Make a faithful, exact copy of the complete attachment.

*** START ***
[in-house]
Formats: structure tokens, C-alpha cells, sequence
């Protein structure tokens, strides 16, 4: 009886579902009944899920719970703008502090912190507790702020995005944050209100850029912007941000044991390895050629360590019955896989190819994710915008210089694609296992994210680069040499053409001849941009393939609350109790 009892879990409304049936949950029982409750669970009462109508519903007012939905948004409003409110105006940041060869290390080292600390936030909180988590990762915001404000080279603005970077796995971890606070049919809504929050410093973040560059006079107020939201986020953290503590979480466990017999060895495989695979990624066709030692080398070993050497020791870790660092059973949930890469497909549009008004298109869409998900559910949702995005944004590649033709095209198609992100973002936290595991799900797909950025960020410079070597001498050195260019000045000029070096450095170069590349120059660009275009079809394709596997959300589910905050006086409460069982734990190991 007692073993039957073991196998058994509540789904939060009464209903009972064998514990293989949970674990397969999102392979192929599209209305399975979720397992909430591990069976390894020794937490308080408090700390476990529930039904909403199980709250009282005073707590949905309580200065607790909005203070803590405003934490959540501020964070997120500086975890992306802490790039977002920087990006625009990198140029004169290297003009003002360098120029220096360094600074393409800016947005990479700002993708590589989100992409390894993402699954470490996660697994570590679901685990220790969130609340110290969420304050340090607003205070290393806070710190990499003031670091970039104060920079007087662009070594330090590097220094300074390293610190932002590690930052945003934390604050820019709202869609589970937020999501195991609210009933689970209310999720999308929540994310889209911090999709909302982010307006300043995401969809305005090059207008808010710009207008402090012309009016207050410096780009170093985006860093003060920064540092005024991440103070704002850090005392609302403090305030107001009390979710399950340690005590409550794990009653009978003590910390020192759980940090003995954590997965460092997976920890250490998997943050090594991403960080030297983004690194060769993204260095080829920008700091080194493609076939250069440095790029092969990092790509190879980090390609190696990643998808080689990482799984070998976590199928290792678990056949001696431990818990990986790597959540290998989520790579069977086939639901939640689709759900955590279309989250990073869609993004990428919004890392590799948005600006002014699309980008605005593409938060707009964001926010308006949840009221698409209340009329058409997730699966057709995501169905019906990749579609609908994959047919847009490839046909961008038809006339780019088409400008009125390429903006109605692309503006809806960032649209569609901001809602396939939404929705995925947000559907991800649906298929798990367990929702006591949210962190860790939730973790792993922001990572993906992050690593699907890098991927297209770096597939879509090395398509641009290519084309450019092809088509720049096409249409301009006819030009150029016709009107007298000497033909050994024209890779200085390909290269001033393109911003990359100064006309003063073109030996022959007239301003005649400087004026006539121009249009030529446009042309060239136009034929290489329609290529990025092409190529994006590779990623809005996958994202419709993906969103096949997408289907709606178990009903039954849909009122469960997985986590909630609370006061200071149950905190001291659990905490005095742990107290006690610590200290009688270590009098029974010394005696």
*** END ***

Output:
[in-house]
Formats: structure tokens, C-alpha cells, sequence
């Protein structure tokens, strides 16, 4: 009886579902009944899920719970703008502090912190507790702020995005944050209100850029912007941000044991390895050629360590019955896989190819994710915008210089694609296992994210680069040499053409001849941009393939609350109790 009892879990409304049936949950029982409750669970009462109508519903007012939905948004409003409110105006940041060869290390080292600390936030909180988590990762915001404000080279603005970077796995971890606070049919809504929050410093973040560059006079107020939201986020953290503590979480466990017999060895495989695979990624066709030692080398070993050497020791870790660092059973949930890469497909549009008004298109869409998900559910949702995005944004590649033709095209198609992100973002936290595991799900797909950025960020410079070597001498050195260019000045000029070096450095170069590349120059660009275009079809394709596997959300589910905050006086409460069982734990190991 007692073993039957073991196998058994509540789904939060009464209903009972064998514990293989949970674990397969999102392979192929599209209305399975979720397992909430591990069976390894020794937490308080408090700390476990529930039904909403199980709250009282005073707590949905309580200065607790909005203070803590405003934490959540501020964070997120500086975890992306802490790039977002920087990006625009990198140029004169290297003009003002360098120029220096360094600074393409800016947005990479700002993708590589989100992409390894993402699954470490996660697994570590679901685990220790969130609340110290969420304050340090607003205070290393806070710190990499003031670091970039104060920079007087662009070594330090590097220094300074390293610190932002590690930052945003934390604050820019709202869609589970937020999501195991609210009933689970209310999720999308929540994310889209911090999709909302982010307006300043995401969809305005090059207008808010710009207008402090012309009016207050410096780009170093985006860093003060920064540092005024991440103070704002850090005392609302403090305030107001009390979710399950340690005590409550794990009653009978003590910390020192759980940090003995954590997965460092997976920890250490998997943050090594991403960080030297983004690194060769993204260095080829920008700091080194493609076939250069440095790029092969990092790509190879980090390609190696990643998808080689990482799984070998976590199928290792678990056949001696431990818990990986790597959540290998989520790579069977086939639901939640689709759900955590279309989250990073869609993004990428919004890392590799948005600006002014699309980008605005593409938060707009964001926010308006949840009221698409209340009329058409997730699966057709995501169905019906990749579609609908994959047919847009490839046909961008038809006339780019088409400008009125390429903006109605692309503006809806960032649209569609901001809602396939939404929705995925947000559907991800649906298929798990367990929702006591949210962190860790939730973790792993922001990572993906992050690593699907890098991927297209770096597939879509090395398509641009290519084309450019092809088509720049096409249409301009006819030009150029016709009107007298000497033909050994024209890779200085390909290269001033393109911003990359100064006309003063073109030996022959007239301003005649400087004026006539121009249009030529446009042309060239136009034929290489329609290529990025092409190529994006590779990623809005996958994202419709993906969103096949997408289907709606178990009903039954849909009122469960997985986590909630609370006061200071149950905190001291659990905490005095742990107290006690610590200290009688270590009098029974010394005696």